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No radio commentary for ICC World Cup 2019 in India

The broadcasting agency Prasar Bharati submitted before the Delhi High Court that it will not take the feed from India Sports Flashes.

By Newsd
Published on :
No radio commentary for ICC World Cup 2019 in India

Amidst the conflict between sports content distribution company India Sports Flashes Pvt Ltd and Prasar Bharati over the audio feeds right for the upcoming ICC Cricket World Cup 2019, the Indian cricket fans will miss out on radio commentary.

There is a bad news for those, who have radio commentary as the only medium to follow the live updates of ICC World Cup in England and Wales. The broadcasting agency Prasar Bharati submitted before the Delhi High Court that it will not take the feed from India Sports Flashes Pvt Ltd.

India Sports Flashes Pvt Ltd holds the rights for the live audio feed of the ICC World Cup to be aired across Sports Flashes app and web platforms. The media company had submitted before the Delhi High Court that as per the Sports Broadcasting Signals Act 2007, Prasar Bharati cannot broadcast radio commentary of any sports event of national importance unless it simultaneously shares the live broadcasting signal with them.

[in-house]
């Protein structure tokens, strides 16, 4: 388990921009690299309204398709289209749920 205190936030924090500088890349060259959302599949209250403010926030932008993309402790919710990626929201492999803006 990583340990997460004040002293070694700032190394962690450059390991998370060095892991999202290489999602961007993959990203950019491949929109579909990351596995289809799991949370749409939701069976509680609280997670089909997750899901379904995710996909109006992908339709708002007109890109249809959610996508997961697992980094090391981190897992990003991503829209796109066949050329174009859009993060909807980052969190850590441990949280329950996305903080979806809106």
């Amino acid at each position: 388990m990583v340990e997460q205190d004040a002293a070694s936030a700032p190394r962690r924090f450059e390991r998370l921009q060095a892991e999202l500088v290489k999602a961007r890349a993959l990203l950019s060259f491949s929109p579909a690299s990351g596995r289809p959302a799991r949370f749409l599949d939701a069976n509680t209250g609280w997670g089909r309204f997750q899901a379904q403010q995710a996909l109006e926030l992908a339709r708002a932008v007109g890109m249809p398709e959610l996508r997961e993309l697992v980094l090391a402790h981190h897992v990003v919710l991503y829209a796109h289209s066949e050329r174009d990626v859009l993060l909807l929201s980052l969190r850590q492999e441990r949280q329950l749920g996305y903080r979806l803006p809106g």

Prasar Bharati challenged the submissions made by the petitioner, contending that Sports Flashes is neither a radio channel nor a licensee for providing such services.

India Sports Flashes has also alleged that when they approached Prasar Bharati to share the audio content for the World Cup on a revenue sharing model, they were asked to sell their rights completely to the state body, which they definitely don’t want to do, as reported by TOI.

As a conclusion, the Delhi High Court has ruled that neither Sports Flashes “is obliged to share such feed nor Prasar Bharti is obliged to accept the same.”

It doesn’t matter who claims the victory in this courtroom battle, the thing that only matters right now is that the cricket fans in India, who were relying on All India Radio (AIR) commentary to get ball-by-ball updates from England, will miss out on the live audio commentary for cricket World Cup.

Radio broadcast reaches out to more than 90 per cent of the Indian population, and rural India is still very much dependent on it for most of the information.

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